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Golden Dreams: California in an Age of…
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Golden Dreams: California in an Age of Abundance, 1950-1963 (Americans and… (edição: 2011)

de Kevin Starr (Autor)

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1181186,084 (3.93)1
A narrative tour de force that combines wide-ranging scholarship with captivating prose, Kevin Starr's acclaimed multi-volume Americans and the California Dream is an unparalleled work of cultural history. In this volume, Starr covers the crucial postwar period - 1950 to 1963 - when theCalifornia we know today first burst into prominence.Starr brilliantly illuminates the dominant economic, social, and cultural forces in California in these pivotal years. In a powerful blend of telling events, colorful personalities, and insightful analyses, Starr examines such issues as the overnight creation of the postwar California suburb, therise of Los Angeles as Super City, the reluctant emergence of San Diego as one of the largest cities in the nation, and the decline of political centrism. He explores the Silent Generation and the emergent Boomer youth cult, the Beats and the Hollywood "Rat Pack," the pervasive influence of ZenBuddhism and other Asian traditions in art and design, the rise of the University of California and the emergence of California itself as a utopia of higher education, the cooling of West Coast jazz, freeway and water projects of heroic magnitude, outdoor life and the beginnings of the environmentalmovement. More broadly, he shows how California not only became the most populous state in the Union, but in fact evolved into a mega-state en route to becoming the global commonwealth it is today.Golden Dreams continues an epic series that has been widely recognized for its signal contribution to the history of American culture in California. It is a book that transcends its stated subject to offer a wealth of insight into the growth of the Sun Belt and the West and indeed the dramatictransformation of America itself in these pivotal years following the Second World War.… (mais)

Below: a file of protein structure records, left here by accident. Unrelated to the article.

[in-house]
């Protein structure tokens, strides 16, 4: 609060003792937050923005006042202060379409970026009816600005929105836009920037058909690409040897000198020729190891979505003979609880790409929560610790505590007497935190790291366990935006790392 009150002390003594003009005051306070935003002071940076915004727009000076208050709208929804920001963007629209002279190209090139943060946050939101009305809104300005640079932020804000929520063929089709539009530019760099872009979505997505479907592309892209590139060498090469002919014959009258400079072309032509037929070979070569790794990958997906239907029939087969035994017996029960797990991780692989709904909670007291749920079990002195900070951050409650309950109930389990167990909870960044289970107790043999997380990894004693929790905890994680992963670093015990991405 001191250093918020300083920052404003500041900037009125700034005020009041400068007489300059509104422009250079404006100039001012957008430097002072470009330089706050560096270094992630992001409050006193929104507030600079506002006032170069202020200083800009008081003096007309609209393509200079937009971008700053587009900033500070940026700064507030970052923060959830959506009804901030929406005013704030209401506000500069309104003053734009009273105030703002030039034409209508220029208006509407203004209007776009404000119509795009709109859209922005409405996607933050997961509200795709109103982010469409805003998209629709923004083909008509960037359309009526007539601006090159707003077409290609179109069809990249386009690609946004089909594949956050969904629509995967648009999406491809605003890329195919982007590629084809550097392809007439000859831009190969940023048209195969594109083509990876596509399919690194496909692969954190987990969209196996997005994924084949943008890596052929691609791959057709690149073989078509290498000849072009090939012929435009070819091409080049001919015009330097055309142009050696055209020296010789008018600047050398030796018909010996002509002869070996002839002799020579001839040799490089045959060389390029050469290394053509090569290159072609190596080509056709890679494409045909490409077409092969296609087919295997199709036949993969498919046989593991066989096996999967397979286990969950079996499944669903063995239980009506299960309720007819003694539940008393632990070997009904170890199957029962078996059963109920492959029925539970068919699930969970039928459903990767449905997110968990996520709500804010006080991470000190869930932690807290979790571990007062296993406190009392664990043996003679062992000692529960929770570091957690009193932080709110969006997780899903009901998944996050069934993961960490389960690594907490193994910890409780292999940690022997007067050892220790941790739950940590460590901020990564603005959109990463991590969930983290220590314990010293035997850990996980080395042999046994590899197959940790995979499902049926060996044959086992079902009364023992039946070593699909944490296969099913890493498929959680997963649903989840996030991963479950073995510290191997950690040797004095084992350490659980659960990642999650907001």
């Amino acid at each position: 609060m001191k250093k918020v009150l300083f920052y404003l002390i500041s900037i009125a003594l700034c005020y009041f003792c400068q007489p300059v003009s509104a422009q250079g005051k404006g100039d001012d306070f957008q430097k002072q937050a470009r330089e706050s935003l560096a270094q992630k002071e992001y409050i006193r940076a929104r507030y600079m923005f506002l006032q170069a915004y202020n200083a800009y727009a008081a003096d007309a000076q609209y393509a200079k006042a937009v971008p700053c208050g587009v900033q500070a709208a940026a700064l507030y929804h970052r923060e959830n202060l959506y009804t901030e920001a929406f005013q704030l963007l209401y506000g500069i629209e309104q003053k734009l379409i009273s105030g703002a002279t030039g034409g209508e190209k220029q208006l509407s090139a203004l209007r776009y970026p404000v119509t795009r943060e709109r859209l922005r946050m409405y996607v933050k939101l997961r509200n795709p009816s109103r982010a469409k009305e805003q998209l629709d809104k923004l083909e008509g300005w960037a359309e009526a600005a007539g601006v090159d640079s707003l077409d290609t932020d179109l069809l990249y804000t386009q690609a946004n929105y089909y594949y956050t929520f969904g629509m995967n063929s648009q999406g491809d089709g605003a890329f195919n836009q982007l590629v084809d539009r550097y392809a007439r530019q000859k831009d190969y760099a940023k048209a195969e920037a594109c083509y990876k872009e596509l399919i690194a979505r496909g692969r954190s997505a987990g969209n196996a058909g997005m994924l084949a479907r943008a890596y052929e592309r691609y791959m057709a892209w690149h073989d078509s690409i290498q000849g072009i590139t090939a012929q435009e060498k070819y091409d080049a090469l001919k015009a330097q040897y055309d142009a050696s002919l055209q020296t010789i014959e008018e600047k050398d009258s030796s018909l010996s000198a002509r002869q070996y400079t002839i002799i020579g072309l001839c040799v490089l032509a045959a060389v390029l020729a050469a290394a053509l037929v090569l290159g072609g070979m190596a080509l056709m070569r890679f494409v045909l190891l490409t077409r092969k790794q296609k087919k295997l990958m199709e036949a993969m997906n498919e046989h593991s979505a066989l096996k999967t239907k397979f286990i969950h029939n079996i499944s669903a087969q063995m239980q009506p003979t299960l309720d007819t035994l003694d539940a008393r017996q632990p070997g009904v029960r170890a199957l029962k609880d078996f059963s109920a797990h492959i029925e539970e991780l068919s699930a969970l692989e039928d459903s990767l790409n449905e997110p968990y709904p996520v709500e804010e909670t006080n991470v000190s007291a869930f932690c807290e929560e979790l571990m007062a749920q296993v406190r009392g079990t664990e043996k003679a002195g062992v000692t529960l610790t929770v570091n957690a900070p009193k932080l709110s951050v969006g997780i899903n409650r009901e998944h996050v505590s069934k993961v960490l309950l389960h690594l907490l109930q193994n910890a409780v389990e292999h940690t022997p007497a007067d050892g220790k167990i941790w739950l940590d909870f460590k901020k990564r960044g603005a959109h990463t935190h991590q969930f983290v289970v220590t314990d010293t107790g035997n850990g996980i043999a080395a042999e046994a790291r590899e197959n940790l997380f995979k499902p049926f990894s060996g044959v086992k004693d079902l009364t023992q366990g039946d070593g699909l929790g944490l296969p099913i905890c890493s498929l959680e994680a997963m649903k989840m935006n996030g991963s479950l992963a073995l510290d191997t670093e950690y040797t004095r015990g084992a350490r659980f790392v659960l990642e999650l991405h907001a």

Membro:Callandra
Título:Golden Dreams: California in an Age of Abundance, 1950-1963 (Americans and the California Dream)
Autores:Kevin Starr (Autor)
Informação:Oxford University Press (2011), Edition: Illustrated, 576 pages
Coleções:audible.com books
Avaliação:
Etiquetas:audible.com, history, California, San Francisco, 20th century, US, culture

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Golden Dreams: California in an Age of Abundance, 1950-1963 (Americans and the California Dream) de Kevin Starr

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Mid-century California is one of the one of the most important times and places in American history. This all the more so because it wasn't marked by war or economic crisis, but seemingly continuous growth and progress on a scale not only unprecedented but unrepeatable - over the 1950-1963 timeframe the book concentrates on, the state expanded by nearly two-thirds, which meant a net of an astonishing half-million people per year. I was originally drawn to this book because I live in Texas, and here there's an annoying narrative of Texas on the upswing contrasted with California's seeming decline, a partisan argument about governmental philosophies masked as impartial demographic statistics. Not knowing much about California other than that it's huge and that it's the inevitable comparison point for anything Texas does, I was curious what lessons, if any, could be drawn from California's own ascendancy to center stage of the national debate a few decades ago.